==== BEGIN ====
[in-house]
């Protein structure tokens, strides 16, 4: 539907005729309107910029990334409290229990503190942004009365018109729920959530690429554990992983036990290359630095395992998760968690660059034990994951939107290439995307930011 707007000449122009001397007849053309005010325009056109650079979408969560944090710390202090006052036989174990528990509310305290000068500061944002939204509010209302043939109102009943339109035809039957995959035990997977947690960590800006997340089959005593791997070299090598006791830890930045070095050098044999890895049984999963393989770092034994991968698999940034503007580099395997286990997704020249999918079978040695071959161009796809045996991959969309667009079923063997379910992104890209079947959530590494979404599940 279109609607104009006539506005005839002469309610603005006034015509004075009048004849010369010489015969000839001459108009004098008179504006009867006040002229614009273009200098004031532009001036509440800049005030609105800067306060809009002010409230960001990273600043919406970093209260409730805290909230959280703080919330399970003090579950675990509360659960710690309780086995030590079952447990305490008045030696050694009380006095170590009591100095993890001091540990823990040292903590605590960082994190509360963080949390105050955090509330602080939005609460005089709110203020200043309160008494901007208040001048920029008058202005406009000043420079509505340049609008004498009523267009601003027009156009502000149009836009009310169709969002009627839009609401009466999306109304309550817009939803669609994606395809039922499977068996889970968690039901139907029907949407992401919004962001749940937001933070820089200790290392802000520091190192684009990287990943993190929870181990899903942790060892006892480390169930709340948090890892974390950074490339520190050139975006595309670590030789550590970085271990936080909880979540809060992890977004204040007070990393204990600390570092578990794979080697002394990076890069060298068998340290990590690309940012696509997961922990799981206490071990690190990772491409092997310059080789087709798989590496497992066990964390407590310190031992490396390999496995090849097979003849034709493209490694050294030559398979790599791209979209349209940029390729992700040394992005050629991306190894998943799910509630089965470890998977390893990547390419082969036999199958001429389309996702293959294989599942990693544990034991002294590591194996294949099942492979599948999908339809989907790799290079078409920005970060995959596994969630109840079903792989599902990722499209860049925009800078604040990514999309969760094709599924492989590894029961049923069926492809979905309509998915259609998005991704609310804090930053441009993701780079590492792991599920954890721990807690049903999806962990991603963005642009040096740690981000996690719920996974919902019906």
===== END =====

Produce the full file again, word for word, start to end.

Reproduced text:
[in-house]
């Protein structure tokens, strides 16, 4: 539907005729309107910029990334409290229990503190942004009365018109729920959530690429554990992983036990290359630095395992998760968690660059034990994951939107290439995307930011 707007000449122009001397007849053309005010325009056109650079979408969560944090710390202090006052036989174990528990509310305290000068500061944002939204509010209302043939109102009943339109035809039957995959035990997977947690960590800006997340089959005593791997070299090598006791830890930045070095050098044999890895049984999963393989770092034994991968698999940034503007580099395997286990997704020249999918079978040695071959161009796809045996991959969309667009079923063997379910992104890209079947959530590494979404599940 279109609607104009006539506005005839002469309610603005006034015509004075009048004849010369010489015969000839001459108009004098008179504006009867006040002229614009273009200098004031532009001036509440800049005030609105800067306060809009002010409230960001990273600043919406970093209260409730805290909230959280703080919330399970003090579950675990509360659960710690309780086995030590079952447990305490008045030696050694009380006095170590009591100095993890001091540990823990040292903590605590960082994190509360963080949390105050955090509330602080939005609460005089709110203020200043309160008494901007208040001048920029008058202005406009000043420079509505340049609008004498009523267009601003027009156009502000149009836009009310169709969002009627839009609401009466999306109304309550817009939803669609994606395809039922499977068996889970968690039901139907029907949407992401919004962001749940937001933070820089200790290392802000520091190192684009990287990943993190929870181990899903942790060892006892480390169930709340948090890892974390950074490339520190050139975006595309670590030789550590970085271990936080909880979540809060992890977004204040007070990393204990600390570092578990794979080697002394990076890069060298068998340290990590690309940012696509997961922990799981206490071990690190990772491409092997310059080789087709798989590496497992066990964390407590310190031992490396390999496995090849097979003849034709493209490694050294030559398979790599791209979209349209940029390729992700040394992005050629991306190894998943799910509630089965470890998977390893990547390419082969036999199958001429389309996702293959294989599942990693544990034991002294590591194996294949099942492979599948999908339809989907790799290079078409920005970060995959596994969630109840079903792989599902990722499209860049925009800078604040990514999309969760094709599924492989590894029961049923069926492809979905309509998915259609998005991704609310804090930053441009993701780079590492792991599920954890721990807690049903999806962990991603963005642009040096740690981000996690719920996974919902019906």